Darla the Bar Maid, well versed in the art of barside discretion, silently pulled another Pabst from the tap and slid it under poor Jarvis Bowers slacking jaw, even as she whisked the polluted glass full of floating kidney bean chunks swiftly under the bar. This was usual business practice for the bar keep, whenever Mumford LeGlume came to call, that is.
“Darla…” Mumford was all business, slapping a pair bills on the pocked wooden bar, “Give me a pair of those pickled eggs, now won’t you?” His smile was a grimace, as he maneuvered his gout-fattened ankle around to the front of his stool. With one hand pouring a beer, and concentrating on crafting just the right thickness of head, she reached behind her with the other. Pushing the lid aside on the two gallon jar was a task she’d done ten thousand times in her twenty-three years as barmaid at the Olde Hook n’ Nail. Sinking an uncleaned hand down into the cool, sharp fluid, rubbery white eggs bobbed away from her grasp. Frustrated, she pushed her hand against the jars’ glass wall, and pressed hard untill she had captured two at once. Darla simultaneously slapped the pair of eggs into a rocks glass while pushing a beer in front of DeGlume. She flapped her hand a few times to shake off the brine, and picked up Mulfords’ pair of one dollar bills.
“That’ll do ya, then?” she asked hoarsely.
Without answering, Mulford’s right hand slid into the glass, and captured his first slippery nugget. At first notice, the eggs felt small.
“What’re these? Bantam eggs again?” he teased Darla. Before she could answer, one of old Mister McDoogles’ greyed eyeballs was rolling around against his cheek, sucked inside out, and slurped right down the back of his throat. Mumford made a slight face, one of confusion, but quickly erased any distaste he may have reacted to with a long pull of Pabst Blue Ribbon. He lightly punched his chest with the back of his fist, as if he might be welling up with indigestion. His eyes widened. He half-hiccupped, then exhaled deeply. His breath tasted of old vinegared eggs and formaldehyde.
“Well that was the worst damned pickled egg I ever did eat, Darla” he bellowed.
Darla shrugged, and dried a pair of shot glasses with a napkin. “Don’t know where else you’re gonna be drinkin’ yer lunches, then, DeGlume” she added wryly.
A chorus of muffled snickers lapped ’round the bar.
“Nonsense” Mumford retorted. He grabbed the short glass and shot the other eyeball down his throat, swallowing it whole without chewing. “I been coming this place near thirty years. Take more ‘an rotten eggs a keep me away!”
Darla sniffed. “Lawd knows, we tried ever’thing else!”
And encore of laughter rewarded her sarcasm.
Mumford one-upped that with a resounding belch, the volume of which drowned out the fading vocal applause. Which, disgusting as that was, rustled up another belt of knee-slapping guffaws. Mumford gave a hard, self-righteous nod, and slid off his bar stool.
“Time to get back to my little shop of horrors” he said, steadying himself on the back of his stool.
“Hey, DeGlume -” Whitey Johnson hollered from across the bar, “can I get a two-fer-one deal? My wife’s cat just died.’
As he pounded past, Mumford answered, “Sure…only we don’t stuff n’ serve cats. You know that.”
“But my wife always said, (raising his voice in imitation) ‘If Muffy ever dies, I wanna be buried with my cat”.
A crescendo of “Oooooohs!” filled the bar. Mumford stopped and wiped the sweat from his brow.
“So, ask me again. After you’ve killed your wife”.
Lunchtime was surely over.
Milford wrapped the remains of his cheese sandwich in the wax paper just the way his mother had taught him. He stared numbly at the small silver door in the wall. ‘Whatever you do…Dont open that door…”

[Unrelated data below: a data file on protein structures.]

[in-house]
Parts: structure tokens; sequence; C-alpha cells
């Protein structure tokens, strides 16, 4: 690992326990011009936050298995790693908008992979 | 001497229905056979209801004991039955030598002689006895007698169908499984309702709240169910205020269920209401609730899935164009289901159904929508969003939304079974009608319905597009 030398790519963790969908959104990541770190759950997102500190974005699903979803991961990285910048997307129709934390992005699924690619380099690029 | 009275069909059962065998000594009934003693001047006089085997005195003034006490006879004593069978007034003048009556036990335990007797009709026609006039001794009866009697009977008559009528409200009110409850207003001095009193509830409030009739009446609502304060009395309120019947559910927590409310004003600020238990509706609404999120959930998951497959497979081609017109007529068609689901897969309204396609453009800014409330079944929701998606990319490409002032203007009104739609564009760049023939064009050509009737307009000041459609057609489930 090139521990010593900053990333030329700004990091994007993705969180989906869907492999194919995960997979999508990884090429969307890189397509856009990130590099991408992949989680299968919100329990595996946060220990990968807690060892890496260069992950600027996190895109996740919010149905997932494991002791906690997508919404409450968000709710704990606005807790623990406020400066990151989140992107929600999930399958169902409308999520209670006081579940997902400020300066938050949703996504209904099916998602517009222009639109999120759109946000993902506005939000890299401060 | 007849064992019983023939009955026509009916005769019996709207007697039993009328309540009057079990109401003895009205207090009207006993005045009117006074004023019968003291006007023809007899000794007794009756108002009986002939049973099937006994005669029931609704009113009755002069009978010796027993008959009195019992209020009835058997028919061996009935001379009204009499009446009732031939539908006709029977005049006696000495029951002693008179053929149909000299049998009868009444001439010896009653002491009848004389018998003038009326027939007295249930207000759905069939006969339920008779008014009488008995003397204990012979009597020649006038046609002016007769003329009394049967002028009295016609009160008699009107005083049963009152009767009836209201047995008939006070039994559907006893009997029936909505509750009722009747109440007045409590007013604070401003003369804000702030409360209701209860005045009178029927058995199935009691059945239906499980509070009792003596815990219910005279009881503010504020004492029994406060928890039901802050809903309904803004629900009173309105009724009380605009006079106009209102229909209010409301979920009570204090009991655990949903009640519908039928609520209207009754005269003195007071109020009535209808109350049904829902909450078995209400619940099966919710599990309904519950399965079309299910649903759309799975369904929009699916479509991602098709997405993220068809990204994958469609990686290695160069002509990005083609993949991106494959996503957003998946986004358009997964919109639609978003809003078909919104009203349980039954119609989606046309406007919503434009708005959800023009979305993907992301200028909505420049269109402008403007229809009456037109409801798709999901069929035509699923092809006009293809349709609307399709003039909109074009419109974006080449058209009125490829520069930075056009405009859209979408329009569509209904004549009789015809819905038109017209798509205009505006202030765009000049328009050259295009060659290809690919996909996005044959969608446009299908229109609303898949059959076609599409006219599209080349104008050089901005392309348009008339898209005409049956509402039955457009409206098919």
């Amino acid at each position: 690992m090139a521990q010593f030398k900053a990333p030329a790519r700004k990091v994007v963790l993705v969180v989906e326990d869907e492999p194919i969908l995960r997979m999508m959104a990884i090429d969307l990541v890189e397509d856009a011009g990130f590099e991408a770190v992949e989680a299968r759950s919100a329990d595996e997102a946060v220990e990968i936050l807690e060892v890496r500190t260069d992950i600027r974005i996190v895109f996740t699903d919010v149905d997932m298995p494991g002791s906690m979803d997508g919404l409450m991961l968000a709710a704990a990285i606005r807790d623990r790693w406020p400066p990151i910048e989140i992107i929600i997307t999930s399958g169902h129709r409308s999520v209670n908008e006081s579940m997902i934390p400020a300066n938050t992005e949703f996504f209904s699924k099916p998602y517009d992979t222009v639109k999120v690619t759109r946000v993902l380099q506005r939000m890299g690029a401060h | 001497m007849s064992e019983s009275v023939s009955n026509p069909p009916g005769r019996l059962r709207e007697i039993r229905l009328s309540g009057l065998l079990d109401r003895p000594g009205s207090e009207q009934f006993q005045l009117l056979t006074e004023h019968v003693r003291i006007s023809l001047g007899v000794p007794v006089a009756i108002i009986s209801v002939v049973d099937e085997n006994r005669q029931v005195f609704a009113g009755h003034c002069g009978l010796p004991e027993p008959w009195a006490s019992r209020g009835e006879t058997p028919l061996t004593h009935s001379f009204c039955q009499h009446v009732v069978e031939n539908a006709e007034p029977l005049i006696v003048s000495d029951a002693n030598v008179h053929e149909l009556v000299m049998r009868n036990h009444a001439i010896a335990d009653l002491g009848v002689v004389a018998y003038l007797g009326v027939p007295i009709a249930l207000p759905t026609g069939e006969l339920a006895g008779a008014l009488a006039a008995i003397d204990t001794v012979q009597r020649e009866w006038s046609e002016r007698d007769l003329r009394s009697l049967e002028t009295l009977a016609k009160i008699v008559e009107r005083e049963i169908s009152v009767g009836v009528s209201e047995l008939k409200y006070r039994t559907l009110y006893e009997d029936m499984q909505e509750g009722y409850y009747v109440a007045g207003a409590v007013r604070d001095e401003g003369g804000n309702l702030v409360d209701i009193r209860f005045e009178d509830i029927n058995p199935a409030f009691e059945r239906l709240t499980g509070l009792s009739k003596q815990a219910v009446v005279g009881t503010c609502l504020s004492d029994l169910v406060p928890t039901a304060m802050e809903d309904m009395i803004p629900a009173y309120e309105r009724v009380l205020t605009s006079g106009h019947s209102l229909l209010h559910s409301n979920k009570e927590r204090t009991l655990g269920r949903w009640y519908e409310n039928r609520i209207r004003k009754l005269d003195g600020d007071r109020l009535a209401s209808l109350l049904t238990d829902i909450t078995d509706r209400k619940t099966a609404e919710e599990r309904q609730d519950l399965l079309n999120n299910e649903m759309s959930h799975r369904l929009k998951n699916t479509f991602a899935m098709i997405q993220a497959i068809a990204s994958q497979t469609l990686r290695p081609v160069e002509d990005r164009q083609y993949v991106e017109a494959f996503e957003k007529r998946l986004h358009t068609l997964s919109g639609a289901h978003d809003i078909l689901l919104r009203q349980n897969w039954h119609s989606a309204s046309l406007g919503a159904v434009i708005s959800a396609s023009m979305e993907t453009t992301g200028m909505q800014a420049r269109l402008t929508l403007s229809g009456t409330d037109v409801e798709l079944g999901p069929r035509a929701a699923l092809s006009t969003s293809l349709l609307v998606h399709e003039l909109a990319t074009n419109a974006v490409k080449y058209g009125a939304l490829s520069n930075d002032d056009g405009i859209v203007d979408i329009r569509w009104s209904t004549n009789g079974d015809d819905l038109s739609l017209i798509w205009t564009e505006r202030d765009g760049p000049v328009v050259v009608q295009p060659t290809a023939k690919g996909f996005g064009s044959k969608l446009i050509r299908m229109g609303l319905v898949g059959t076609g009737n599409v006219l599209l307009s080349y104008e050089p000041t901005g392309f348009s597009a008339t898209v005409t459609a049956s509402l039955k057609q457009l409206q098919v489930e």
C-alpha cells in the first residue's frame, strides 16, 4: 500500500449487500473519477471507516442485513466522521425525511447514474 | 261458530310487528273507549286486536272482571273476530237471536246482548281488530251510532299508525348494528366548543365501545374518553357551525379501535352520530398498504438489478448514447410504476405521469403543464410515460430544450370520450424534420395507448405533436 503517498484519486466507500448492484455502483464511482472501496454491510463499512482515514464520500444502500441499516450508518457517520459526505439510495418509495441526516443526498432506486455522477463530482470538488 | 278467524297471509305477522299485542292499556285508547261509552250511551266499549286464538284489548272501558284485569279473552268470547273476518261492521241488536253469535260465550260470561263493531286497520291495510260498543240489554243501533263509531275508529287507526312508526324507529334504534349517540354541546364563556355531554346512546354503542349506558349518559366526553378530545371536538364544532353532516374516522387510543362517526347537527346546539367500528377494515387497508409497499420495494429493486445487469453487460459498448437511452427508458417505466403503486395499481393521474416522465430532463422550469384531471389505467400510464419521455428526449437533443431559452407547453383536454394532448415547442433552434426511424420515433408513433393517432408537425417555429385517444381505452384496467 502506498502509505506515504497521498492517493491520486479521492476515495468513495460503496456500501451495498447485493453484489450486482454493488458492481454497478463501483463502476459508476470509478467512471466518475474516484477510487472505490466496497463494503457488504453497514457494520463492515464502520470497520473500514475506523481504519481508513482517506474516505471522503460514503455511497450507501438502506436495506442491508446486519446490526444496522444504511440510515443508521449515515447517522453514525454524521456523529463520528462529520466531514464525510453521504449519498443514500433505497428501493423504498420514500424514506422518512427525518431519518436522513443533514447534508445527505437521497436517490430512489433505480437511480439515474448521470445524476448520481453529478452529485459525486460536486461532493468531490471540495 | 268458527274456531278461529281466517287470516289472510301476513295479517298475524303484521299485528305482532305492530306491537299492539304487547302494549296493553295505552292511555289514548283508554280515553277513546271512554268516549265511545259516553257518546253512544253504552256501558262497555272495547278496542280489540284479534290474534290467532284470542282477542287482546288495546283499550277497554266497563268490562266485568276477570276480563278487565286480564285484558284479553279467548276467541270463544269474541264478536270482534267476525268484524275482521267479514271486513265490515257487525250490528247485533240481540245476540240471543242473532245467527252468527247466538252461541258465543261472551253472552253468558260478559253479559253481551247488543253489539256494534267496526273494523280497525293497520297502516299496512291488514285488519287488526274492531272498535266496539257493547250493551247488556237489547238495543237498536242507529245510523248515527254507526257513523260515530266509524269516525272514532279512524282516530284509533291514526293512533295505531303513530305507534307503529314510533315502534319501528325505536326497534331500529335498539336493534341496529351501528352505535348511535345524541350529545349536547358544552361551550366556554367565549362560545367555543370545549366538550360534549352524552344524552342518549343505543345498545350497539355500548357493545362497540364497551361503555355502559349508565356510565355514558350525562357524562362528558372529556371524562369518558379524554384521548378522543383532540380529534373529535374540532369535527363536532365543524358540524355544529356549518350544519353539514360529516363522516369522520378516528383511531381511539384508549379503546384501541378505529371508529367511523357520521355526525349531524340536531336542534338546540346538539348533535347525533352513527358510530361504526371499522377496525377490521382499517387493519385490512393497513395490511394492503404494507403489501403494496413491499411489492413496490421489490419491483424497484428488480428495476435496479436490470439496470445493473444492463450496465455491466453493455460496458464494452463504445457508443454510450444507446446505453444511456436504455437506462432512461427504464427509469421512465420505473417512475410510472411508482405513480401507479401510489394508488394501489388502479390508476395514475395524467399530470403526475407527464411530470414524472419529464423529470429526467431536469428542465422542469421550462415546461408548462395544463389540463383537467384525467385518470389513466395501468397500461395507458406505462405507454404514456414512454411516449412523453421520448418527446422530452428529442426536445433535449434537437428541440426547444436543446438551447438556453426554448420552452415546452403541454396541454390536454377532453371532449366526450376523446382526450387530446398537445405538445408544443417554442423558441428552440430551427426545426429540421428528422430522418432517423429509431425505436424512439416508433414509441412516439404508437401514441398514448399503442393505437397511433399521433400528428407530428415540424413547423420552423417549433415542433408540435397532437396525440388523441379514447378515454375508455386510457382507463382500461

But now he felt parched and desperate. He had to open the door…
He had spent the morning dusting and working out his little solution. If his father came back from lunch drunk, as usual, and then proceeded to embalm ole Mister McDoogle, he might not notice the hollow depressions in the dead mans face where the eyeballs used to be. However, luckily, the grieving widow, Mrs. McDoogle, had stopped by earlier that morning with a dozen fresh bantam eggs from her prized show hens, along with a blueberry torte for his father. Using the tip of a surgeons scalpel, Milford had punctured small holes in the tips of several of the undersized eggs. The experiments to hard-boil the eggs in the microwave had been an explosive failure. He had finally emptied a beaker of embalming fluid, replaced it with water, and hung it over the bunsen burner. Ten minutes later, he peeled the burning hot, half-sized eggs from their shells. (this task was accompanied by a snazzy little dance, punctuated by occasional ‘Jazz Hands’, as he tossed the hot eggs to and fro)
‘Whatever you do…you must open that door!” the voice inside now urged him.
He carried the pair of slippery wet eggs over to the metal door in the wall. His small hand whitened as he gripped the handle, bent down, and pulled with all his might while walking backwards. The long tray stuck, jerked, then screeched and rolled out of the wall, serving up a long slice of Mister McDoogles’ wrinkled old corpse.
“Not that you’ll be needing these, Mister McGoober…” little Milford LeGlume said under his breath.
Deftly peeling back the dead mans eyelids from his half-melted face, Milford used one hands’ fingers to hold open the left eye, while trying to push an egg into the socket with the other. One of the loose eggs popped out of his small, 8-year-old hand, and rolled across the floor. He shoved the spare egg into his mouth for safekeeping, then scrambled down on his hands and knees in search of the getaway ‘eggball’, as he was now jokingly calling it, to himself. He thought of how proud Johnny Boy and Rudy would be when he told them both the story, later that day. They’d gather in his basement and smear their bodies in green paint, molest their mouths with the tubes of black lipstick from the costume section of the five and dime. Fake red blood would be squirted on their clothes and smeared on their somber faces.
As agreed in their secret pact the night before, in this very mortuary, they would become
The Three Zombieteers!